yconic - Alternative offers @ U of T
Explore yconic
Explore Student Life Topics
yconic proudly recognizes Student Champion Partners who are providing our community with superior support for their student journeys. Learn More
Student Help Brands

Alternative offers @ U of T

A photo of Torontonian Torontonian
I applied at UTSG for Life Sciences and UTSC for Co-op Mangement. My question is, will I get an alternative offer to UTSC biological sciences if I don't get into UTSG life science?

I was thinking to change UTSG life science to UTSC Biological sciences (I know it sounds stupid but I have heard many bad things about UTSG life science :S) and UTSC for Co-op Mangement to Rotman.

What should I do? Opinions please :cheers:
Was this helpful? Yes 0
9 replies
A photo of Numberwang Numberwang
They normally don't do alternative offers. If you don't get into UTSG life sci then they'll start considering you for UTSC co-op management (or whichever order you ranked the applications). You won't be admitted to both, if they see that you got admission into your first choice, they won't even look at your other application.

So if you want to switch your programs around, I'll do so ASAP on OUAC.

And UTSG life sci isn't that bad, serious.
Was this helpful? Yes 0

A photo of Torontonian Torontonian
Wow, this sucks~

How was first year life sci? Did everyone have to take same courses with different major? I heard that most people had low average in chem. :|
Was this helpful? Yes 0

A photo of Numberwang Numberwang
Unless you came from AP or IB, everyone takes a full year of bio, chem, and calculus. In first year, everyone is in the same program called "life science" which pretty much just gives you priority for enrolling in a couple of core first year courses when course registration comes around.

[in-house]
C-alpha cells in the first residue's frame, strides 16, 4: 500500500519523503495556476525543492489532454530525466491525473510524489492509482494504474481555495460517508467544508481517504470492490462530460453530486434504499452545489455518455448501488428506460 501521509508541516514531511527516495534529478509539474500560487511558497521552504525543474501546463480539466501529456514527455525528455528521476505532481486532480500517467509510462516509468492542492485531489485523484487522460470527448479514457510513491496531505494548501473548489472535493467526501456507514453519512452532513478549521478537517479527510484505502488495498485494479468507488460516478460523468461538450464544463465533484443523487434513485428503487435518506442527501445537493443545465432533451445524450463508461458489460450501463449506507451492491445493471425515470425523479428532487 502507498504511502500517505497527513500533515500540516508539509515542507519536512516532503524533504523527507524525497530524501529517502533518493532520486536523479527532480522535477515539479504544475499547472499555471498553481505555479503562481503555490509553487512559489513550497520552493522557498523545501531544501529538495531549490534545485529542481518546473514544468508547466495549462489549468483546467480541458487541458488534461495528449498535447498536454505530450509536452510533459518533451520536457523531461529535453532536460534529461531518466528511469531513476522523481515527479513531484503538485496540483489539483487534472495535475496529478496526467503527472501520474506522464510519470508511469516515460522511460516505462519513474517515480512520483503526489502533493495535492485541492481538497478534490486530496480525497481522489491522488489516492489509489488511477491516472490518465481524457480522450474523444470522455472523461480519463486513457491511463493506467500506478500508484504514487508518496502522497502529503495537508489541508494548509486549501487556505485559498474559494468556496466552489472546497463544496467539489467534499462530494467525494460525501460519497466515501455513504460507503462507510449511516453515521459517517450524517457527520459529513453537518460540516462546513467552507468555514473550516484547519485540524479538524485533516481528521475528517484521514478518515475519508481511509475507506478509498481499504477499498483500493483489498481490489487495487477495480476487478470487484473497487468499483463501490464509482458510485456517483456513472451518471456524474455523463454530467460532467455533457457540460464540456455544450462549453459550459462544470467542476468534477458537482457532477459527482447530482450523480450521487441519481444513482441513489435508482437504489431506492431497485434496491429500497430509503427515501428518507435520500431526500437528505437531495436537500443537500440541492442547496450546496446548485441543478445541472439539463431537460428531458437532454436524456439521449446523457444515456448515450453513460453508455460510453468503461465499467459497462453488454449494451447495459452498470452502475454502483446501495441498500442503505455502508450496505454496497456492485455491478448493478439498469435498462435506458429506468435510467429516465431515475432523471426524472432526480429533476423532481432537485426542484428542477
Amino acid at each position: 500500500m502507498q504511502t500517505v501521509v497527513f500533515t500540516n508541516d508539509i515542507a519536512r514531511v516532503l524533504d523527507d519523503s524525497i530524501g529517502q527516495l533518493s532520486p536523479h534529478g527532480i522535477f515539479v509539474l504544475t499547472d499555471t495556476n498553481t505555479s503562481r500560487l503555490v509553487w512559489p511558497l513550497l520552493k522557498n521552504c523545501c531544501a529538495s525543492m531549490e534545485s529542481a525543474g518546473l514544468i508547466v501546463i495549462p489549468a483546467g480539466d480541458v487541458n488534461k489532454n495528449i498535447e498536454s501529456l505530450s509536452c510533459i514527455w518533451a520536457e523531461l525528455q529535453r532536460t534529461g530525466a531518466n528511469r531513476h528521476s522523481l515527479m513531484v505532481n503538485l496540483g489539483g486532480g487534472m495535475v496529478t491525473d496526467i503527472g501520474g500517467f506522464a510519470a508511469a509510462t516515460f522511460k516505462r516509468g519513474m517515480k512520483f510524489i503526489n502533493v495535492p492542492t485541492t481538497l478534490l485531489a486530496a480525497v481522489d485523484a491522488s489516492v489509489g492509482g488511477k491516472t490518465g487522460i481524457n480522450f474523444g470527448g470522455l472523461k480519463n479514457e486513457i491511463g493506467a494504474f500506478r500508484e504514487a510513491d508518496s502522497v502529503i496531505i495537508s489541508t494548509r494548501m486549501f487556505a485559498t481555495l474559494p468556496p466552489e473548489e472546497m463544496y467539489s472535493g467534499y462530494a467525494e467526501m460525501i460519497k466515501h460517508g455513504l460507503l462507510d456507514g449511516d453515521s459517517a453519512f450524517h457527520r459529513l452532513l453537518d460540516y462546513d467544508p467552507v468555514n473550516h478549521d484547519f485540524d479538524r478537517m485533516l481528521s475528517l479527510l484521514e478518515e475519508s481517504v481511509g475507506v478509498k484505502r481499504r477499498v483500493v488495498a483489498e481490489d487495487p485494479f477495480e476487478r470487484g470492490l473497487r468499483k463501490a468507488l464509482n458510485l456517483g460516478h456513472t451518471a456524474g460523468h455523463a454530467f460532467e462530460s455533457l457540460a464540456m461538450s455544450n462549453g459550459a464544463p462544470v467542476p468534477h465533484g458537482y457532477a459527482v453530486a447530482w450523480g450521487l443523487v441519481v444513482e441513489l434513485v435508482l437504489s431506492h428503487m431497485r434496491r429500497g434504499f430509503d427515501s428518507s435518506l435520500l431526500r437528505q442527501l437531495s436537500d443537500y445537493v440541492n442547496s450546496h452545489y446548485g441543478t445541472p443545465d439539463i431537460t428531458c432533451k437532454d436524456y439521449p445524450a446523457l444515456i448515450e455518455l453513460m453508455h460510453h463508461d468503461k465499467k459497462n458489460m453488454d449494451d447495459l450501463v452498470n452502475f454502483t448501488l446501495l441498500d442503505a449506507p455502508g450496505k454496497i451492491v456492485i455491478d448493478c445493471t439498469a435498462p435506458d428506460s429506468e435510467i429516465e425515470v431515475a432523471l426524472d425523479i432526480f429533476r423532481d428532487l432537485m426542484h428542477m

You pick your majors in second year so some programs do require additional prereqs. For example neuroscience needs PSY100. Some research-heavy programs like biochem, genetics/microbiology, etc. needs a full year of physics too.

Chem was honestly not that bad. Make sure you understand the concepts, know the rules by heart, and work through the past tests/exams (they follow the same format every year).
The grading is also very fair. If you achieved higher grades on your tests compared to the exam, they'll weigh those more heavily for the final grade.
You're also allowed to take either CHM138 or CHM139 first, so you can avoid Dr. Browning when choosing your courses; he has a history of writing trickier tests. I think this year, the average going into the exam was around a 70, which is quite high.

Averages generally don't tell you a whole lot about grades distribution. If it's a symmetrical bell curve, all it tells you is that 50% of the class got marks higher than the average. It doesn't really tell you anything about how spread out the grades are--how many people got A's, etc. So don't let that scare you :D
Was this helpful? Yes 0

A photo of Torontonian Torontonian
Oh wow, thank you for the info!

Btw, for second year, do you have to maintain a certain GPA to get into your major or is it a pass/fail?
Was this helpful? Yes 0

A photo of Numberwang Numberwang
There are 3 types of majors you can enroll in.

Anyone can enroll and drop their Type I majors pretty much anytime they want. There are no GPA and course requirements to enroll in Type I major and an infinite number of spots. You pretty much just have to finish 4 full credit courses (so first year). Some examples are the ecology/evolutionary bio major, chemistry major, and the human bio major.

Type II programs are majors or specialists that have GPA and course requirements, but as long as you have those, you should get in. I think some of the more general specialists are Type II, like the cell bio specialist or the developmental bio specialist.

Type III programs (mostly specialists) are generally the most competitive to get into and harder to maintain a high GPA in. These programs only take a limited number of people every year, so you often need at least a high 70 to low 80 first year average. Neuroscience, biochem, genetics/microbiology, immunology, and physiology specialists are just some examples.

Type II and III programs are applied to separately at the end of first year, while you can just add Type I programs on your own online.